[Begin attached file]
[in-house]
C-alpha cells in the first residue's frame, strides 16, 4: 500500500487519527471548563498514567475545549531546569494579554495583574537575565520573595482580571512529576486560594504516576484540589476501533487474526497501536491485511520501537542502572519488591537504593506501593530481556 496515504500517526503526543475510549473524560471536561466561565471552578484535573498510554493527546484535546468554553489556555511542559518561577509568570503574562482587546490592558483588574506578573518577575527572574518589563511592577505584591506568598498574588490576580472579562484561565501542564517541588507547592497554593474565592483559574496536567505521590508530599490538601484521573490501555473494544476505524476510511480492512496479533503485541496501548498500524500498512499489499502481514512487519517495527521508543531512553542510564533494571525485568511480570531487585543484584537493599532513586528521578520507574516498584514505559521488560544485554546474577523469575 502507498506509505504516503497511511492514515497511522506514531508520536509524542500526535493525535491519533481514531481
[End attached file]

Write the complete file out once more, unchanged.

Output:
[in-house]
C-alpha cells in the first residue's frame, strides 16, 4: 500500500487519527471548563498514567475545549531546569494579554495583574537575565520573595482580571512529576486560594504516576484540589476501533487474526497501536491485511520501537542502572519488591537504593506501593530481556 496515504500517526503526543475510549473524560471536561466561565471552578484535573498510554493527546484535546468554553489556555511542559518561577509568570503574562482587546490592558483588574506578573518577575527572574518589563511592577505584591506568598498574588490576580472579562484561565501542564517541588507547592497554593474565592483559574496536567505521590508530599490538601484521573490501555473494544476505524476510511480492512496479533503485541496501548498500524500498512499489499502481514512487519517495527521508543531512553542510564533494571525485568511480570531487585543484584537493599532513586528521578520507574516498584514505559521488560544485554546474577523469575 502507498506509505504516503497511511492514515497511522506514531508520536509524542500526535493525535491519533481514531481